Came back from Nairobi yesterday after finally seeing off Will (one of the VSOs who is going back prematurely after only a year to do a PhD — odd symmetry with my own situation there — I wish him luck and preseverance) and drinking lots of fine Scotch with lovely friends Shelley and Paul.
I slept for a bit in the afternoon and then Jackson (VSO who lives in the next village) arrived on his piki piki with two passengers, one of whom had brought his PC’s system unit in a big cardboard box. Spent several hours working with Fred, the owner of the PC, trying to make his new TV tuner card work. We managed to get it to play FM radio! By this time we were fatigued and hungry so we sent Jackson into Tala for pizza…
Of course you can’t actually get pizza inTala; we sent him for chapatis. I brewed a saucepan of milky tea with sugar (traditional accompanyment for chapatis in Kenya) and sliced some beautifully scarlet ripe tomatoes. The three of us (the other passenger had long since got bored of watching me and Fred constantly re-booting Windoze98) sat down to a smashing supper and talked about falling off our bikes.
We also talked about fish.
That restaurant where I recently filled in my VSO review forms was, in ffact, called Le Klique, not Le Clique as I had said. I went back the following saturday, but it had gone! It has, apparently, moved down the road but all I saw was the empty field where there used to be palm parasols and plastic chairs. But I digress.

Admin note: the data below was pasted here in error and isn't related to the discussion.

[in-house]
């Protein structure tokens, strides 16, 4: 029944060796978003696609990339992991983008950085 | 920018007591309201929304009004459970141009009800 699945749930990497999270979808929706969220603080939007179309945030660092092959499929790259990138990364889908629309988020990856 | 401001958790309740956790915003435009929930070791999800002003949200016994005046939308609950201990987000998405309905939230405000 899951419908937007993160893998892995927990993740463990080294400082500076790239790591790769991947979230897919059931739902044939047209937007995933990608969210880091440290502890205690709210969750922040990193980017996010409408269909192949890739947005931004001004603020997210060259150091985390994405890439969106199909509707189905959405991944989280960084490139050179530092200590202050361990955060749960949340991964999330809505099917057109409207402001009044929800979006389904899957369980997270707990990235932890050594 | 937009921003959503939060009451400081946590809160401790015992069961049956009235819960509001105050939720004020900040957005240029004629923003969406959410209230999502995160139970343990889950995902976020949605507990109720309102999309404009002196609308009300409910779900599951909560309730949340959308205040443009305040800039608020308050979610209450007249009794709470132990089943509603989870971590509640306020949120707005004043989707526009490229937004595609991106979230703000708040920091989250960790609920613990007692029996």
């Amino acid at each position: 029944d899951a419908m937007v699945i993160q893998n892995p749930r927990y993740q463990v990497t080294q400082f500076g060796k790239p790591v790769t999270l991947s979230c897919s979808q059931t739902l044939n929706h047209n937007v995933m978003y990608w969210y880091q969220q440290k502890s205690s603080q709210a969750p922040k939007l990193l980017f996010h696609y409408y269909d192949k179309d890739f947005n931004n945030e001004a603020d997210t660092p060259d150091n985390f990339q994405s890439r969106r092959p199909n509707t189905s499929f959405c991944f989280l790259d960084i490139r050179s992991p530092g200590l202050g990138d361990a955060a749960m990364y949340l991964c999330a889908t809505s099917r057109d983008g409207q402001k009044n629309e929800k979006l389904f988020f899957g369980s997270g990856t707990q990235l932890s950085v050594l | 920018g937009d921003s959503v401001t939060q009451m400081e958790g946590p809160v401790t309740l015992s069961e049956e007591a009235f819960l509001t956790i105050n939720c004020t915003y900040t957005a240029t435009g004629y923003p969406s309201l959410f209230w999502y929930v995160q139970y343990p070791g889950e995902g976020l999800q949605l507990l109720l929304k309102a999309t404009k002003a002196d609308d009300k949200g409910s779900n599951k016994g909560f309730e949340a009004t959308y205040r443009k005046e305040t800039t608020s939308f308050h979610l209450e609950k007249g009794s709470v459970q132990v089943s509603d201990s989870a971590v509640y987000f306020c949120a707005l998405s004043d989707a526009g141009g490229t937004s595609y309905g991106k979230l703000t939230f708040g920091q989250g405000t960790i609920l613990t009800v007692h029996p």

Le Klique offers fish and chips. When I saw there I’d seen someone being delivered a plate with a whole fish: head hanging over one side, tail the other. Where do they get their fish from? Fred, who is from Western Kenya, and Jackson, who is from Uganda, discussed various lakes and rivers and my eyes glazed over. When I tuned back in to the conversation they were talking about the size of fish.
“When I was young…”, Fred began. I interrupted him:
“How old are you?” (he’s still yong compared to Jackson and Me)
“When I was very young”, he continued, “my father would come with a fish and my mother would lay it on the ground and me next to it. Sometimes I was bigger and sometimes the fish was bigger”.
“You’re a tall man now, it’d be a big fish that was bigger han you today.” I said. Jackson took over:
“Ah, but Mark! When I was small we used to catch fish that were sooo biiiig“, (maybe its all Ugandans or maybe it’s just Jackson but I can’t adequately explain the way he emphasized these words, it was beautiful), “that you couldn’t carry two of them on a bicycle!”
Now I should leave this story here. That’s the punchline. I laughed so much I almost sprayed my visitors with chapati and chai. But I’m not cretain it will seem funny unless you have seen the things these guys can carry on a bicycle, and how. Helen said to me today that she reads these pages occasionally and they seem a world away. I think this one is a perfect example of that. Karibuni Kenya!